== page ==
7 May 2012

The Jungle of Free Will and Necessity

Alexander Bain (1818-1903), Practical Essays (London: Longmans, Green: 1884), pp. 30-31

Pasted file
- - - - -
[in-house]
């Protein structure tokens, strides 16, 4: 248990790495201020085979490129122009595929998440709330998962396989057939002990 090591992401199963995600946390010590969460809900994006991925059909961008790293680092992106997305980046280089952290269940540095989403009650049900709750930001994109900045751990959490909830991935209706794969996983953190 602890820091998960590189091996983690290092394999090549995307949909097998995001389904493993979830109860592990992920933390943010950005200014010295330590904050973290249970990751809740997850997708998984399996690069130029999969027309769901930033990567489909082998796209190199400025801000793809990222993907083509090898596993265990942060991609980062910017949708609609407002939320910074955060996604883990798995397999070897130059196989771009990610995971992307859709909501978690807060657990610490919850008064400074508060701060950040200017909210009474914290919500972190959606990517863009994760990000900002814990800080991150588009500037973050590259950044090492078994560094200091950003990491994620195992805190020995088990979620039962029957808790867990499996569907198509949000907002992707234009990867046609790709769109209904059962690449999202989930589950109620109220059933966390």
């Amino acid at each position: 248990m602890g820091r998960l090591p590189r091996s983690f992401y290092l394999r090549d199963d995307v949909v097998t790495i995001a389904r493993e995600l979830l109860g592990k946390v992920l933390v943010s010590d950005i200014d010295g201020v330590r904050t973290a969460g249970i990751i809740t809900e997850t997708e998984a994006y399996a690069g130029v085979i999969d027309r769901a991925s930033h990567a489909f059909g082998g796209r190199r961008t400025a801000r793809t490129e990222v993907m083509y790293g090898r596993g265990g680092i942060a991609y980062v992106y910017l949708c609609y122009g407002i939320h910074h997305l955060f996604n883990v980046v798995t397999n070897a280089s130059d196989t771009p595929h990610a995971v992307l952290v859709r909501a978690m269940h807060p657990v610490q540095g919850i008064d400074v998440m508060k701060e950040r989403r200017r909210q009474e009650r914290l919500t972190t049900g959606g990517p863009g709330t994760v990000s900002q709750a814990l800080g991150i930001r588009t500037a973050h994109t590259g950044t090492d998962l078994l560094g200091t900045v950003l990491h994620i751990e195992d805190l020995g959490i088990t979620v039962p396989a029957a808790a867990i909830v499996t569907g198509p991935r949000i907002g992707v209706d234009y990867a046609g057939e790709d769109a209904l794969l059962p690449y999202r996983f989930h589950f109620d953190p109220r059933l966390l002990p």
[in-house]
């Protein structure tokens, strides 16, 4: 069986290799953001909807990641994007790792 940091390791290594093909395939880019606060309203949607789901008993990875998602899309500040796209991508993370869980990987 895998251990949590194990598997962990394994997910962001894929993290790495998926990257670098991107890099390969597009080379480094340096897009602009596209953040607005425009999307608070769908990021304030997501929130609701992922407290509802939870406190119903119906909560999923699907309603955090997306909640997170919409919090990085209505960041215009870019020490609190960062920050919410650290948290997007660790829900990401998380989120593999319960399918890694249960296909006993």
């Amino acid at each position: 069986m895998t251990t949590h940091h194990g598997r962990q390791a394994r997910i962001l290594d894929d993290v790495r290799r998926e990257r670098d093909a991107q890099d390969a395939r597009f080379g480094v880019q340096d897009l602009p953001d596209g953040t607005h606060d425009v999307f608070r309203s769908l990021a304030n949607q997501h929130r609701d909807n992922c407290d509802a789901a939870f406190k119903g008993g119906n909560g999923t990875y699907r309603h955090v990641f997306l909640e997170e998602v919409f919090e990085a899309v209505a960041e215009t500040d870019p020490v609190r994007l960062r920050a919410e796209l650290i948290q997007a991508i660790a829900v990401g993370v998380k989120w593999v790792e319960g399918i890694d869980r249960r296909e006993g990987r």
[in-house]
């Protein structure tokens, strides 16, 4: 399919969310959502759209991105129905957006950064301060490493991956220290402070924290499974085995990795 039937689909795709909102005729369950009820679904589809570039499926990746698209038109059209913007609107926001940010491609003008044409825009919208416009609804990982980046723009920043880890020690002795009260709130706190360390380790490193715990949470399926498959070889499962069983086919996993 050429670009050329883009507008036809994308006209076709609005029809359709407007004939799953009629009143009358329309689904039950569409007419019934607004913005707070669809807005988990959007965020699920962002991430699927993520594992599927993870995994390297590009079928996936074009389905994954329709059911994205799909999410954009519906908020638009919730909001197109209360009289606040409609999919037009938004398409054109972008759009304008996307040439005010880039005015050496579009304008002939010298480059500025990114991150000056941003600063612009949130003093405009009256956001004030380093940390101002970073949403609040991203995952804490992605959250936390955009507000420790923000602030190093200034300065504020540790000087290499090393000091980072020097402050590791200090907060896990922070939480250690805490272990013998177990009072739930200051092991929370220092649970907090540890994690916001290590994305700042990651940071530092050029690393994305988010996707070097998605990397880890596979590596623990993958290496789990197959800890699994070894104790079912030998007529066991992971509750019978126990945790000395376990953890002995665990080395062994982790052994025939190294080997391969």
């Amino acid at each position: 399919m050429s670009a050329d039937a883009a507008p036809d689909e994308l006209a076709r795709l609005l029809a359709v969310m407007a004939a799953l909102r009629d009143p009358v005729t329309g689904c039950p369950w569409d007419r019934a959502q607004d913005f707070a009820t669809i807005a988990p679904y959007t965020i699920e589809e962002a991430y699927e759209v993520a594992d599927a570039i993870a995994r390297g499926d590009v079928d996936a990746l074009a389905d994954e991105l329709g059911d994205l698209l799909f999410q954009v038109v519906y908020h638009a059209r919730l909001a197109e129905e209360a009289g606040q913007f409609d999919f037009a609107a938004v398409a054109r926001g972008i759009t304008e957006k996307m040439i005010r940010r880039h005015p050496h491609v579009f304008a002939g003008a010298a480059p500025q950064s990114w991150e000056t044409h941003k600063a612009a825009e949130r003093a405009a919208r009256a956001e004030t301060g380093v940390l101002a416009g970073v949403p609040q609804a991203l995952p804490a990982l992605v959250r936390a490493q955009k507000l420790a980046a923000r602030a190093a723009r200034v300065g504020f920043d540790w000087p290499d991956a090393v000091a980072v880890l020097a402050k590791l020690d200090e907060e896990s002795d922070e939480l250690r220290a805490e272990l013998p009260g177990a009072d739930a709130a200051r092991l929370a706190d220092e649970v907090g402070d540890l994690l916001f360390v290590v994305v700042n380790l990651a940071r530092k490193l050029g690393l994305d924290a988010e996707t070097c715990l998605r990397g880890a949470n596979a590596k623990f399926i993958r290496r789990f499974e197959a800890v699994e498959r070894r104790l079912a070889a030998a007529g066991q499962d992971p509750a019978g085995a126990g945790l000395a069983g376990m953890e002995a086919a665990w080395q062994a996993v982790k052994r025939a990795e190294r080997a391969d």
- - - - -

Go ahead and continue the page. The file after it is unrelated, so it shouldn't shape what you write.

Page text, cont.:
The Stoics are commonly said to have started the free-will difficulty. This needs an explanation. A leading tenet of theirs was the distinction between things in our power and things not in our power; and they greatly overstrained the limits of what is in our power. Looking at the sentiment about death, where the idea is everything, and at many of our desires and aversions, also purely sentimental, that is, made and unmade by our education (as, for example, pride of birth), they considered that pains in general, even physical pains and grief for the loss of friends, could be got over by a mental discipline, by intellectually holding them not to be pains. They extolled and magnified the power of the will that could command such a transcendent discipline, and infused an emotion of pride into the consciousness of this greatness of will. In subsequent ages, poets, moralists, and theologians followed up the theme; and the appeal to the pride of will may be said to be a standing engine of moral suasion. This originating of a point of honour or dignity in connection with our Will has been the main lure in bringing us into the jungle of Free-will and Necessity.